In 1998, during the months when he was tasked with restoring May’s Red Special, Australian guitar and amp-maker Greg Fryer became the first to open up and examine the Deacy in detail, at May’s Allerton Hill studio. In June of that year, Fryer asked David Petersen, historian and co-author of 1993 book The Vox Story: A Complete History of the Legend, to collaborate with him and build three Deacy replicas for May’s studio.
The replicas were good but didn’t sound the same as the original. It would be a while and many secrets later before the Deacy would finally unveil its tonal mysteries.
In July 1998, Fryer spoke to John Deacon about the origins of the Deacy, with its maker’s information shedding light on the amp’s unusual origins. When Fryer then returned to Sydney in late 1998, with May’s blessing he continued his research into the Deacy and made further experimental prototypes.
Years passed and, in 2003, Fryer asked UK electronics expert Nigel Knight to assist with his Deacy research project. Their objective was to eventually build May-endorsed Deacy amps that would complement Fryer’s Brian May Treble Booster range.
In 2008, Fryer and Knight finally formed a partnership to make the Brian May Treble Booster and Deacy Amp, as well as other products. Incredible attention was paid in crafting the Deacy amps as genuine copies of the original – custom transformers had to be created from scratch to the exact winding and laminate specs of the original.
Celestion later joined the project and produced dozens of prototype versions of the Elac 6.5-inch twin cone speaker, until eventually settling on a final version given the nod by May.
Then, 12 years after the project’s inception, in 2010, the Brian May Deacy Amp replica was given the official stamp of approval by May and Deacon. The replicas were highly sought after at the time and, since the model has now been discontinued, are perhaps now even more so. May even used the replicas on the road for a while.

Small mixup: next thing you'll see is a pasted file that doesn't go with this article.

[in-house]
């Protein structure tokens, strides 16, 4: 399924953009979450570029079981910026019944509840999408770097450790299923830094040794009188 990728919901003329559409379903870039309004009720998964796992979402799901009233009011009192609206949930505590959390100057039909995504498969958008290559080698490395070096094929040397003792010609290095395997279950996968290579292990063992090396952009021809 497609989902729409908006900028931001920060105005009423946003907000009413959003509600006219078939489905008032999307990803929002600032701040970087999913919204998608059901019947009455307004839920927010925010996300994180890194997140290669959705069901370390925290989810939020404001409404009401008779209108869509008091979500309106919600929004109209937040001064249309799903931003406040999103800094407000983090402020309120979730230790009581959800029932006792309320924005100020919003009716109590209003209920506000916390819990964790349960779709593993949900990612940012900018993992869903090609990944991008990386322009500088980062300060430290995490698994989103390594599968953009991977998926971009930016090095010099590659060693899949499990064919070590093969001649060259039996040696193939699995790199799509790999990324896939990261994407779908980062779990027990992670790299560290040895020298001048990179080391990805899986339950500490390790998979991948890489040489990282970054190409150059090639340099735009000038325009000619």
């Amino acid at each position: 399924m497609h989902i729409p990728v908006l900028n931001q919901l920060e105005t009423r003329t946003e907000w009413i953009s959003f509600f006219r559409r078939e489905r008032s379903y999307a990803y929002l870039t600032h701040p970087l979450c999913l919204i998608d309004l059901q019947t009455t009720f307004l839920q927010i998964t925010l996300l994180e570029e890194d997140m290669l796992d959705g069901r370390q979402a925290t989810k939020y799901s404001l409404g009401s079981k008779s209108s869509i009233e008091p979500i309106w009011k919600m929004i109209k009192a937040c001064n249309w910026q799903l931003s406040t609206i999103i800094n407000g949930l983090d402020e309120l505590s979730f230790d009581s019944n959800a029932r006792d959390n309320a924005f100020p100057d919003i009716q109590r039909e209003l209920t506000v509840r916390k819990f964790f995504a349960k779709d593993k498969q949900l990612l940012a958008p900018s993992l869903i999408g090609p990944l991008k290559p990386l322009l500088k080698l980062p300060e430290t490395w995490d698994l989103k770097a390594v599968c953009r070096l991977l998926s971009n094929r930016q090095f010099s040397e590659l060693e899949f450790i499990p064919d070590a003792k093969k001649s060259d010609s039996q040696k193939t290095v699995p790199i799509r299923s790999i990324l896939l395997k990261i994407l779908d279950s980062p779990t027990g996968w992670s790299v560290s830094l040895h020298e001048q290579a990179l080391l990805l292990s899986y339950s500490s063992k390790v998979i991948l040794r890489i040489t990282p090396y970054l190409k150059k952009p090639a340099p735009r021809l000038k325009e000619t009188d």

Long may it reign
There have been many clones of the Deacy. But the original remains in use and is perhaps the simplest amp in the world – no control knobs, just a plug-in for the battery pack and a quarter-inch input jack.
For decades, it remained an enigmatic piece of gear. Speculation in forums was rife about its lineage and components. Back then only one thing was certain: it was an integral part of May’s tone. Even today questions remain…
What was the origin of the circuit board that Deacon dug out of that London dumpster? This would remain a mystery until 2013, long after the original Deacy had been opened and replicas produced.
The board would eventually be linked to the amplifier section of a transistor radio called the Conquest Supersonic PR80. An obscure product in the first place, they were built in South Africa and Rhodesia (now Zimbabwe). These early/mid-1960s amps used germanium transistors, long known to be temperamental, expensive, and noisy in the preamp stage, and later largely replaced by silicon transistors.
Despite being infamously inconsistent, the germanium transistor in the Deacy seems to have been remarkably resolute, responsible for decades of continuously powerful sound. Queen have long been a quintessential arena rock act – the irony is that the band’s massive tone came from one of the smallest amps around.